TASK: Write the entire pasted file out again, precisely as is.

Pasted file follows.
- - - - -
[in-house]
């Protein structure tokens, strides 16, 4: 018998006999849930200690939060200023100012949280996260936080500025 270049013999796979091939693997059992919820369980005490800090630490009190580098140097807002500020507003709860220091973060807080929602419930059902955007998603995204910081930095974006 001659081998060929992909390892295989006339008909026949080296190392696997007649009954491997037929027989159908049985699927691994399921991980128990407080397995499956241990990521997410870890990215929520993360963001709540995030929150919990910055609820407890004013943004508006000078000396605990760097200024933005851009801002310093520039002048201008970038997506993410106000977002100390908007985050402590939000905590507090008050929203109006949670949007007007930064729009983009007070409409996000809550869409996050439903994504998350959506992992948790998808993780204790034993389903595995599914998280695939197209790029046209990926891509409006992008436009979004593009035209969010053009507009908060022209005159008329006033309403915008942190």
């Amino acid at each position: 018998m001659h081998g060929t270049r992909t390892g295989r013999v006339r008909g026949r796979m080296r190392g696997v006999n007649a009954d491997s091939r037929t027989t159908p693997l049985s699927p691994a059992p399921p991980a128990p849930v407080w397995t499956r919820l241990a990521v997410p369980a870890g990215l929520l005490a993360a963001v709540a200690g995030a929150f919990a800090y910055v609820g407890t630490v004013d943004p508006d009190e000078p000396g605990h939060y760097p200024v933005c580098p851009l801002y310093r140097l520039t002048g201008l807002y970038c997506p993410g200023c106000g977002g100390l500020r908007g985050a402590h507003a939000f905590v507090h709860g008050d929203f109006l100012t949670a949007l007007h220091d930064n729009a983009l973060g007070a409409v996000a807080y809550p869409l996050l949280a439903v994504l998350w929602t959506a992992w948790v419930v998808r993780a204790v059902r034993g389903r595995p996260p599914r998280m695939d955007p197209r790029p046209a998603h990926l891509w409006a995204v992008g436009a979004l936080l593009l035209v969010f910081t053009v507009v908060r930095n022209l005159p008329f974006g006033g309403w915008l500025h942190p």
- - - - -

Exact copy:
[in-house]
């Protein structure tokens, strides 16, 4: 018998006999849930200690939060200023100012949280996260936080500025 270049013999796979091939693997059992919820369980005490800090630490009190580098140097807002500020507003709860220091973060807080929602419930059902955007998603995204910081930095974006 001659081998060929992909390892295989006339008909026949080296190392696997007649009954491997037929027989159908049985699927691994399921991980128990407080397995499956241990990521997410870890990215929520993360963001709540995030929150919990910055609820407890004013943004508006000078000396605990760097200024933005851009801002310093520039002048201008970038997506993410106000977002100390908007985050402590939000905590507090008050929203109006949670949007007007930064729009983009007070409409996000809550869409996050439903994504998350959506992992948790998808993780204790034993389903595995599914998280695939197209790029046209990926891509409006992008436009979004593009035209969010053009507009908060022209005159008329006033309403915008942190």
């Amino acid at each position: 018998m001659h081998g060929t270049r992909t390892g295989r013999v006339r008909g026949r796979m080296r190392g696997v006999n007649a009954d491997s091939r037929t027989t159908p693997l049985s699927p691994a059992p399921p991980a128990p849930v407080w397995t499956r919820l241990a990521v997410p369980a870890g990215l929520l005490a993360a963001v709540a200690g995030a929150f919990a800090y910055v609820g407890t630490v004013d943004p508006d009190e000078p000396g605990h939060y760097p200024v933005c580098p851009l801002y310093r140097l520039t002048g201008l807002y970038c997506p993410g200023c106000g977002g100390l500020r908007g985050a402590h507003a939000f905590v507090h709860g008050d929203f109006l100012t949670a949007l007007h220091d930064n729009a983009l973060g007070a409409v996000a807080y809550p869409l996050l949280a439903v994504l998350w929602t959506a992992w948790v419930v998808r993780a204790v059902r034993g389903r595995p996260p599914r998280m695939d955007p197209r790029p046209a998603h990926l891509w409006a995204v992008g436009a979004l936080l593009l035209v969010f910081t053009v507009v908060r930095n022209l005159p008329f974006g006033g309403w915008l500025h942190p």